Change comes to the Rio Grande Valley every year at the Ides of March. Here in the Valley Winter Texans are preparing to leave soon after March 15. Leaving to go north, reconnecting with their northern families.
• On the Ides of March 44 BC, the Roman Senate assassinated Julius Caesar.
• In 1599 William Shakespeare brought those five words into English with a play.
• In the 21st century, March 15 has gained a reputation as a time of Change.
• Change takes place yearly around this date, in the Rio Grande Valley.
Read more: Beware the Ides of March
It was a warm February day in Bentsen State Park; we had stopped for a rest and a drink of water at the Mexican Marker and realized we had a problem. The Marker is about halfway around our planned bike ride. At the Marker, our friends admitted they had not ridden a bike in years.
Meeting Old Friends is Part of The Joy of Camping.
Case and Geraldine were good friends from twenty years ago. Our jobs had taken us to different parts of Canada, but we had maintained contact on Facebook.
They were crossing the southern USA in their RV. They had come to the Rio Grande Valley to see us.
Read more: We Are Not As Fit As We Were
Saint Patrick’s Day, March 17, with its parades, green beer, and Irish humor, is here again. Suddenly many of us here in the Rio Grande Valley, Texas, and around the world find real or imagined Irish connections, a time to associate with others who claim Irish links celebrating Saint Patrick’s Day for the fun of it.
The Tea Room Magic Trick
Charles and Paddy go into the tearoom for refreshments. While ordering, the Englishman, Charles, waited for the baker to turn his back. He then sneaked three buns, putting them quickly into his pocket before sitting at their table.
At their table, Charles turned to Paddy and proudly said, “Did you see that? It took talent and nerve to take those buns without the baker seeing me.”
The Irishman is horrified, “Charles," he says, "that’s shoplifting. Let me show you how to do it honestly and still end up with three free buns.”
Read more: Saint Patrick’s Day For the Fun of It
Springtime, the winter months in the warmth of the Rio Grande Valley, is over. Our feathered companions for the winter, the Boat Tailed Grackles, and Red Wing Blackbirds gather in flocks each evening on the powerlines at every street junction. It's that time of year again. The birds are getting ready, and we, as Winter Texans, must start planning our return drive to our northern homes.
Read more: A Burst Trailer Tire on the Drive Home
The music started, the Square Dance had begun at an RV park hall in the Rio Grande Valley, Texas. Ron, the dance caller, directed the steps of the dancers; "Bow to your partner and your corner too; circle left.” My corner lady, a stranger to me, crashed into me.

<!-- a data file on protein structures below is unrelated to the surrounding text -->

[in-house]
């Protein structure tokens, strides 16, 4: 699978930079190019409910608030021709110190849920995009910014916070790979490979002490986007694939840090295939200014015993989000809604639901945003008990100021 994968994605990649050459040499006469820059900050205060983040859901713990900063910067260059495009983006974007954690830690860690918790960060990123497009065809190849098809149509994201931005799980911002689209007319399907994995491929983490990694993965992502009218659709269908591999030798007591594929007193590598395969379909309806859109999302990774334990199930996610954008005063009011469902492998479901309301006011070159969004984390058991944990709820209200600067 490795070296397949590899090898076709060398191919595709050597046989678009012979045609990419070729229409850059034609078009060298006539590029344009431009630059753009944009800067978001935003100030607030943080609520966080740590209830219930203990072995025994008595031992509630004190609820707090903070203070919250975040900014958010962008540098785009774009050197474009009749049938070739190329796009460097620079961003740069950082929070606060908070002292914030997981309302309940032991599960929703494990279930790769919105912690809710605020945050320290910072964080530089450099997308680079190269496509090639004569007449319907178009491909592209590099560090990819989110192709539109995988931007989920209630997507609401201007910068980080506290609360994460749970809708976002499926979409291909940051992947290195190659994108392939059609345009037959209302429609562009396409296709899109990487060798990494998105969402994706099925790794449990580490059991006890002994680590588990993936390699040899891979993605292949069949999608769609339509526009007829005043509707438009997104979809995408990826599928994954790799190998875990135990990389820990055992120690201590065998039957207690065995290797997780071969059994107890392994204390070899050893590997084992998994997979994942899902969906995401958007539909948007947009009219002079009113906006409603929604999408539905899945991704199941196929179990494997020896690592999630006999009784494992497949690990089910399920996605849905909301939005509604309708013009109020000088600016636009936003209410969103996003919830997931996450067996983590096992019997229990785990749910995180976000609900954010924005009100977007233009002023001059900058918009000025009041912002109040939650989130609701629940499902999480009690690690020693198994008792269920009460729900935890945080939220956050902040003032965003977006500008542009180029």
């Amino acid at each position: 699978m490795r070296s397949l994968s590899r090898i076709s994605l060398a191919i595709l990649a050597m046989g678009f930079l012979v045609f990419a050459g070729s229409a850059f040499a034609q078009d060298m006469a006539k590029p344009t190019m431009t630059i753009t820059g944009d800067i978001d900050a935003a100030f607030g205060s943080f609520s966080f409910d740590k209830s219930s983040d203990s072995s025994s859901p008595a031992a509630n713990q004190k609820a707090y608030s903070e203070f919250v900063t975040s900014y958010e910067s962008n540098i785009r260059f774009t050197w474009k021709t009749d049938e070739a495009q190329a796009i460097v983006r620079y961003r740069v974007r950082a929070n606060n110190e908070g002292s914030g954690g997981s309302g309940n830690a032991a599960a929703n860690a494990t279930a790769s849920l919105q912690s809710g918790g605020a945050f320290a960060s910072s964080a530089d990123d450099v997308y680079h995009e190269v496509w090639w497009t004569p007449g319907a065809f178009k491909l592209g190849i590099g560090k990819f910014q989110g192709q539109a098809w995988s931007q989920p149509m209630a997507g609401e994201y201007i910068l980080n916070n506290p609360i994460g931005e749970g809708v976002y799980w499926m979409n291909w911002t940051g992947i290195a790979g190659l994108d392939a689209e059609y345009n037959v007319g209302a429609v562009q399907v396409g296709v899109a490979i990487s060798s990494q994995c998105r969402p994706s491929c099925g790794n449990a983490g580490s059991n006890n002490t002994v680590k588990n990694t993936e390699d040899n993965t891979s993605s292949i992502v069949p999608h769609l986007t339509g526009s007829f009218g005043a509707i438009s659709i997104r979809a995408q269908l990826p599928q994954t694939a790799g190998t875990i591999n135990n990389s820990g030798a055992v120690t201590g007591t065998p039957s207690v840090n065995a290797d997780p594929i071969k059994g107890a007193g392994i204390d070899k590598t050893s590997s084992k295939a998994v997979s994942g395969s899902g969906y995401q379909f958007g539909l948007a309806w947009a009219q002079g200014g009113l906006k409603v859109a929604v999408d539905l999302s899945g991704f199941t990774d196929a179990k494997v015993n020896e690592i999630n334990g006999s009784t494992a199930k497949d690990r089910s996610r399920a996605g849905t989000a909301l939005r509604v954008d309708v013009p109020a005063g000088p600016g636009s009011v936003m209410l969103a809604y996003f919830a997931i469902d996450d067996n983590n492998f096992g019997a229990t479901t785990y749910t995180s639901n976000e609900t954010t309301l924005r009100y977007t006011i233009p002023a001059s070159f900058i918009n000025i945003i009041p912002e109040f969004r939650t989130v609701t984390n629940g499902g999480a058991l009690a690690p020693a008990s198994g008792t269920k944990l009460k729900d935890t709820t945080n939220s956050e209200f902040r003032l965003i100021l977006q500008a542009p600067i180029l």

Ron called out, "No, Suzanna, your other left."
The Road Works. It was raining, we were forced off the highway because I was in the wrong lane due to road works. Learning to drive in England has its problems in North America. I then took a Texas “U” turn, not the planned left turn, ending up back on the highway going the wrong way.
“One more try,” I said to Linda as I turned off the highway and headed south. We arrived at the dance hall only ten minutes late.
Square Dances are Social Events, a time to meet friends and strangers. But they weren’t all strangers?
The young lady, Susanna, who had crashed into me, was vaguely familiar. I knew her, but from where? Who was she? Why did I know her? Was Linda watching? My memory is getting worse.
Read more: A Stranger on the Dance Floor
It was 9:30 pm, on a dark and rainy night, when a new water fountain appeared in the RV Resort west of Mission in the Rio Grande Valley. Greg, the campground work camper responsible for guiding people to their site and getting them hooked up, was tired but dry inside the cover of his golf cart. It had been a long evening.
Help Backing in
After guiding the late arrivals to their campsite, Greg asked, “Do you need any help backing in?”
Motorhome Mal, the weary, blurry-eyed driver of the 5th Wheel, recognized Greg's reluctance to step out into the rain. “No, it's OK; my wife Anne is good at backing me into difficult places.”
Anne’s eyes rolled to the back of her head at the thought of going out in the rain. But she knew Mal trusted her backup instructions over these campground golfcart jockeys.
Read more: A New Water Fountain in The RV Resort